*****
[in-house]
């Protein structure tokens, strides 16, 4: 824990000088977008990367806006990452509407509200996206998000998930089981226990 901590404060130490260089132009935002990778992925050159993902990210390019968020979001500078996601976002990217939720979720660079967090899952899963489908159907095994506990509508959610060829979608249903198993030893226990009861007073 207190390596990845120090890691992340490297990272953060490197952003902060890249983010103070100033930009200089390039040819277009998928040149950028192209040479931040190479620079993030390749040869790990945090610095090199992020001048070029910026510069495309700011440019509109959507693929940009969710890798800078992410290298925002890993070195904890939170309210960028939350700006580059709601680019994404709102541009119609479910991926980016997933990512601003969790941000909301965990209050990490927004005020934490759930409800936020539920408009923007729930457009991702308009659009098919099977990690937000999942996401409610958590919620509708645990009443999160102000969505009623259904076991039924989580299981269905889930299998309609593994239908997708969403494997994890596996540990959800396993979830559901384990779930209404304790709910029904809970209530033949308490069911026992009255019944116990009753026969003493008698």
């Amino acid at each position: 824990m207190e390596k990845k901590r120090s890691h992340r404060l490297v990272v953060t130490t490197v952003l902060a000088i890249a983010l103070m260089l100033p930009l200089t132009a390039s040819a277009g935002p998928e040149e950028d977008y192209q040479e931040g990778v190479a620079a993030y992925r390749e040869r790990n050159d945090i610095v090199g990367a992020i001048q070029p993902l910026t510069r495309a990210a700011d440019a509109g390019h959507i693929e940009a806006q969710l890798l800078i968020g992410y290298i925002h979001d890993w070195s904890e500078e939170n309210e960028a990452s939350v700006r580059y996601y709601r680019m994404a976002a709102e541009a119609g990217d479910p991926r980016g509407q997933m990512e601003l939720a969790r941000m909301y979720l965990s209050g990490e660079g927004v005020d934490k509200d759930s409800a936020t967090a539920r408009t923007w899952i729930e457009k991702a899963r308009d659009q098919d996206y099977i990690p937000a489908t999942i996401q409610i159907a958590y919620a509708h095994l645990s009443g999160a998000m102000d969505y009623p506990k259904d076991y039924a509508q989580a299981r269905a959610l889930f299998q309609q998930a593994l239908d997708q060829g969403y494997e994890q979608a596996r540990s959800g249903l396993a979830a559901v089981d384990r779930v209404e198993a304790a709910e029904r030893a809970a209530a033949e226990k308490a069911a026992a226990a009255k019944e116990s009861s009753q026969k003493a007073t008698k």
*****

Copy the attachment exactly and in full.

[in-house]
């Protein structure tokens, strides 16, 4: 824990000088977008990367806006990452509407509200996206998000998930089981226990 901590404060130490260089132009935002990778992925050159993902990210390019968020979001500078996601976002990217939720979720660079967090899952899963489908159907095994506990509508959610060829979608249903198993030893226990009861007073 207190390596990845120090890691992340490297990272953060490197952003902060890249983010103070100033930009200089390039040819277009998928040149950028192209040479931040190479620079993030390749040869790990945090610095090199992020001048070029910026510069495309700011440019509109959507693929940009969710890798800078992410290298925002890993070195904890939170309210960028939350700006580059709601680019994404709102541009119609479910991926980016997933990512601003969790941000909301965990209050990490927004005020934490759930409800936020539920408009923007729930457009991702308009659009098919099977990690937000999942996401409610958590919620509708645990009443999160102000969505009623259904076991039924989580299981269905889930299998309609593994239908997708969403494997994890596996540990959800396993979830559901384990779930209404304790709910029904809970209530033949308490069911026992009255019944116990009753026969003493008698």
């Amino acid at each position: 824990m207190e390596k990845k901590r120090s890691h992340r404060l490297v990272v953060t130490t490197v952003l902060a000088i890249a983010l103070m260089l100033p930009l200089t132009a390039s040819a277009g935002p998928e040149e950028d977008y192209q040479e931040g990778v190479a620079a993030y992925r390749e040869r790990n050159d945090i610095v090199g990367a992020i001048q070029p993902l910026t510069r495309a990210a700011d440019a509109g390019h959507i693929e940009a806006q969710l890798l800078i968020g992410y290298i925002h979001d890993w070195s904890e500078e939170n309210e960028a990452s939350v700006r580059y996601y709601r680019m994404a976002a709102e541009a119609g990217d479910p991926r980016g509407q997933m990512e601003l939720a969790r941000m909301y979720l965990s209050g990490e660079g927004v005020d934490k509200d759930s409800a936020t967090a539920r408009t923007w899952i729930e457009k991702a899963r308009d659009q098919d996206y099977i990690p937000a489908t999942i996401q409610i159907a958590y919620a509708h095994l645990s009443g999160a998000m102000d969505y009623p506990k259904d076991y039924a509508q989580a299981r269905a959610l889930f299998q309609q998930a593994l239908d997708q060829g969403y494997e994890q979608a596996r540990s959800g249903l396993a979830a559901v089981d384990r779930v209404e198993a304790a709910e029904r030893a809970a209530a033949e226990k308490a069911a026992a226990a009255k019944e116990s009861s009753q026969k003493a007073t008698k």